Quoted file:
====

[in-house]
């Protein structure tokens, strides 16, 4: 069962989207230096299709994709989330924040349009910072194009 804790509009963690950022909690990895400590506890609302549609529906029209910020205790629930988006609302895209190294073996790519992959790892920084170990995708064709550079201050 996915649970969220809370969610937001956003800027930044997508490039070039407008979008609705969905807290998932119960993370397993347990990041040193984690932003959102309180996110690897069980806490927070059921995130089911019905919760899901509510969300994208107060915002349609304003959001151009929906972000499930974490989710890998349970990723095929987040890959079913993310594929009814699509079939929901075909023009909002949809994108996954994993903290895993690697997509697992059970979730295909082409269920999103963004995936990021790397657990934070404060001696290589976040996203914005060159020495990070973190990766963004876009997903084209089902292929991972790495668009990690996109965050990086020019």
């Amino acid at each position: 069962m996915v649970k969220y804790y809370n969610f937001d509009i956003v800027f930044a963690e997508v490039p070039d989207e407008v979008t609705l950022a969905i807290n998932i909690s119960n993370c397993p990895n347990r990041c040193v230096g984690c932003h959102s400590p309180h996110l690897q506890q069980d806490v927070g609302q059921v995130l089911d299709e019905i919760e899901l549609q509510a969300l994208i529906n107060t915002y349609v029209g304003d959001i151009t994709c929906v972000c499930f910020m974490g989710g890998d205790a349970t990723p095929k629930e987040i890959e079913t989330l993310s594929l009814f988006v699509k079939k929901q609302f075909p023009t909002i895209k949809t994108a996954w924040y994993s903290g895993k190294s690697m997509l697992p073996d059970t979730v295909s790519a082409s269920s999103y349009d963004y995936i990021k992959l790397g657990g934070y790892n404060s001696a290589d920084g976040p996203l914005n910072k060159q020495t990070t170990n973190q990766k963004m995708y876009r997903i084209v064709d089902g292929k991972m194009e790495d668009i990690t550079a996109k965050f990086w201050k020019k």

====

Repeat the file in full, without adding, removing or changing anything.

[in-house]
């Protein structure tokens, strides 16, 4: 069962989207230096299709994709989330924040349009910072194009 804790509009963690950022909690990895400590506890609302549609529906029209910020205790629930988006609302895209190294073996790519992959790892920084170990995708064709550079201050 996915649970969220809370969610937001956003800027930044997508490039070039407008979008609705969905807290998932119960993370397993347990990041040193984690932003959102309180996110690897069980806490927070059921995130089911019905919760899901509510969300994208107060915002349609304003959001151009929906972000499930974490989710890998349970990723095929987040890959079913993310594929009814699509079939929901075909023009909002949809994108996954994993903290895993690697997509697992059970979730295909082409269920999103963004995936990021790397657990934070404060001696290589976040996203914005060159020495990070973190990766963004876009997903084209089902292929991972790495668009990690996109965050990086020019």
């Amino acid at each position: 069962m996915v649970k969220y804790y809370n969610f937001d509009i956003v800027f930044a963690e997508v490039p070039d989207e407008v979008t609705l950022a969905i807290n998932i909690s119960n993370c397993p990895n347990r990041c040193v230096g984690c932003h959102s400590p309180h996110l690897q506890q069980d806490v927070g609302q059921v995130l089911d299709e019905i919760e899901l549609q509510a969300l994208i529906n107060t915002y349609v029209g304003d959001i151009t994709c929906v972000c499930f910020m974490g989710g890998d205790a349970t990723p095929k629930e987040i890959e079913t989330l993310s594929l009814f988006v699509k079939k929901q609302f075909p023009t909002i895209k949809t994108a996954w924040y994993s903290g895993k190294s690697m997509l697992p073996d059970t979730v295909s790519a082409s269920s999103y349009d963004y995936i990021k992959l790397g657990g934070y790892n404060s001696a290589d920084g976040p996203l914005n910072k060159q020495t990070t170990n973190q990766k963004m995708y876009r997903i084209v064709d089902g292929k991972m194009e790495d668009i990690t550079a996109k965050f990086w201050k020019k």